Month: March 2021

White professor sues N.J. college for discrimination, says Black colleagues make more

A white chemistry professor is suing Camden County College alleging racial discrimination after finding out several Black colleagues make significantly more money than him.

In the lawsuit filed Friday in federal court in Camden, William T. Lavell, 66, claims that he is paid between $45,000 and $50,000 less than two Black engineering professors despite having similar qualifications and experience.

Lavell, whose address is listed as Annapolis, Maryland, has taught at Camden County College since 1995 and has served in various roles including department chair and interim dean for the Division of Mathematics, Science and Health Careers.

Last September, according

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Andrew Yang Wants Columbia University to Pay for NYC Public Services

Photographer: Adam Glanzman/Bloomberg

Andrew Yang, the former presidential contender running for New York City mayor, says his alma mater Columbia University is going to have to pitch in to help with the city’s budget. How much money he says he can get may be a stretch.

Yang, a 46-year-old Democrat, wants wealthy universities in the city to pay for services like fire protection and garbage removal. And he wants to scrap a tax subsidy given to Madison Square Garden. Combined, his proposals could raise “in the low hundreds of millions,” he said.

“There are very significant property

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The Weird Science of Loneliness and Our Brains

Matthews’ realization shunted her career in a new direction. Leaving her research on drug addiction to one side, in 2013 she went to the Massachusetts Institute of Technology to join Kay Tye’s laboratory. Tye is a neuroscientist focused on understanding the neural basis of emotion, and she’s also one of the pioneers of optogenetics—a technique that uses genetically engineered proteins inserted into brain cells to give researchers the ability to turn neurons on and off by shining light through fiber-optic cables into the brains of live animals. The approach lets scientists activate regions of the brain in real time and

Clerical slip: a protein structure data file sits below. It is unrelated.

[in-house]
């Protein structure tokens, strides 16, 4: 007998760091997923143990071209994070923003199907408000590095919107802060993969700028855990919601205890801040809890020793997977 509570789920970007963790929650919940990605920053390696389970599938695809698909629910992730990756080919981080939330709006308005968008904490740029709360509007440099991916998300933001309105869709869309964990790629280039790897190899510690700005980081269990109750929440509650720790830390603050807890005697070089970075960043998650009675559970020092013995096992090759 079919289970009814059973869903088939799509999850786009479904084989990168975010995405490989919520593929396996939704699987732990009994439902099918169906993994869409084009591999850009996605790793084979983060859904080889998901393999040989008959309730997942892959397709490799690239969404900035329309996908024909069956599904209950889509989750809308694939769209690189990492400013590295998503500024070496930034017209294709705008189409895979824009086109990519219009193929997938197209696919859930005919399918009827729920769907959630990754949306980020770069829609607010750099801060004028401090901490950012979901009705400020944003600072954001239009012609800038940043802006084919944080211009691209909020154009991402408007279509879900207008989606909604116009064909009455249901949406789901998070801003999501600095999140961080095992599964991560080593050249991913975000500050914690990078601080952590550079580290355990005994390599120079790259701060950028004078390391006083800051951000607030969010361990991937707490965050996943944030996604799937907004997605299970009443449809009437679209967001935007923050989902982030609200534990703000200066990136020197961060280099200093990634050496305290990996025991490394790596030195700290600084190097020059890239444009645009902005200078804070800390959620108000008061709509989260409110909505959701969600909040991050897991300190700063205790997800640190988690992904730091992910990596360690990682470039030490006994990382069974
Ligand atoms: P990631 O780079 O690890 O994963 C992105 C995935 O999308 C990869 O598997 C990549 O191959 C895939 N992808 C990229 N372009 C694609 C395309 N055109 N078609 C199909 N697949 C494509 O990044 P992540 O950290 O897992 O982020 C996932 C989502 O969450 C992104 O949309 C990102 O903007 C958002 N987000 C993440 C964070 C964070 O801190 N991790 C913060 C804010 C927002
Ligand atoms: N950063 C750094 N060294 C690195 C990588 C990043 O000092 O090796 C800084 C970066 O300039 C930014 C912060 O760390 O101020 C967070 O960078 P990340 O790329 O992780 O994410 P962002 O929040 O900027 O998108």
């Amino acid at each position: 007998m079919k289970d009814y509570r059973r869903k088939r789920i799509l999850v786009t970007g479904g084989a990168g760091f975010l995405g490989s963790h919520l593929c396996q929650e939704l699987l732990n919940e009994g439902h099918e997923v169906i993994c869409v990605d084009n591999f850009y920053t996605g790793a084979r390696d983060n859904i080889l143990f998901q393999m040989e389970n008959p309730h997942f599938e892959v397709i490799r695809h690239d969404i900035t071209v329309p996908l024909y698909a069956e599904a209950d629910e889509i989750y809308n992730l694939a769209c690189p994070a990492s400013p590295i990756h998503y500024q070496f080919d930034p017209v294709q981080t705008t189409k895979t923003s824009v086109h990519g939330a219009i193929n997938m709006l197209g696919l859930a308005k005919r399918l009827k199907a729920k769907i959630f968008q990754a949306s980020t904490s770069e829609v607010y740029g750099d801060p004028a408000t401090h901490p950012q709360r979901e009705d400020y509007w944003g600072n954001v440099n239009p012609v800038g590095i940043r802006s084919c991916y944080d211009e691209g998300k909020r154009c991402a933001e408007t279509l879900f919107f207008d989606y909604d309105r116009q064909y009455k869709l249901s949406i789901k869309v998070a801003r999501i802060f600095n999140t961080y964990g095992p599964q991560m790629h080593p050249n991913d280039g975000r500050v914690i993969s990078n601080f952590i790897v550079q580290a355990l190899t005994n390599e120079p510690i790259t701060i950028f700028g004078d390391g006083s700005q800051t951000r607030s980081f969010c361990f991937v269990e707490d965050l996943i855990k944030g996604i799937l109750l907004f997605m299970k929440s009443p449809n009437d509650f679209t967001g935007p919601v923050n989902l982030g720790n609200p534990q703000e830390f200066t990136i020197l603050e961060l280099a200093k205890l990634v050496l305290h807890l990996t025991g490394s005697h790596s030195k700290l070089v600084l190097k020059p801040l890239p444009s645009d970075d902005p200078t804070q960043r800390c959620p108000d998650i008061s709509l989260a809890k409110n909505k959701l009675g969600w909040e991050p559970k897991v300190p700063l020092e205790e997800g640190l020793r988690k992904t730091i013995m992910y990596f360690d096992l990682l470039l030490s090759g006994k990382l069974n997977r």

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Education Dept. Restores Disability Student Loan Debt Relief For Some Borrowers : NPR

Drew Lehman of Lansdale, Pa., became unable to work after a traumatic car accident. He is currently navigating the confusing, bureaucratic process of getting his federal student loans discharged.

/Natalie Piserchio for NPR


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/Natalie Piserchio for NPR

Drew Lehman of Lansdale, Pa., became unable to work after a traumatic car accident. He is currently navigating the confusing, bureaucratic process of getting his federal student loans discharged.

/Natalie Piserchio for NPR

The U.S. Department of Education says it will erase the federal student loan debts of tens of thousands of borrowers who can no longer work because

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Major career milestones to watch for in 2021

Last year, we saw Albert Pujols tie and then pass Willie Mays for fifth-most home runs all-time and Mike Trout reach 300 career home runs to become the Angels’ all-time leader, among various career milestones. With each new baseball season, there are always more milestones to look out for — and 2021 is no exception.

Here is a look at some major milestones on the horizon for 2021 and beyond, along with a breakdown of each player’s chances of getting there this year.

These two milestones were on the list for Cabrera last year, too, but both were long shots

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Becker College latest small private college to close doors

Becker College is joining a growing list of small private liberal arts colleges deciding to close during the pandemic. The college in Worcester, Mass., will wind down operations in August after failing to find a viable path through the pandemic’s financial pressure cooker.

Current Becker students will have the option to transfer to more than a dozen nearby institutions. Some employees may also transfer to nearby colleges and universities. Tuition deposits from admitted students who planned to attend Becker next fall will be refunded.

Like many colleges that have recently closed, Becker was vulnerable before the pandemic. Enrollment declined in

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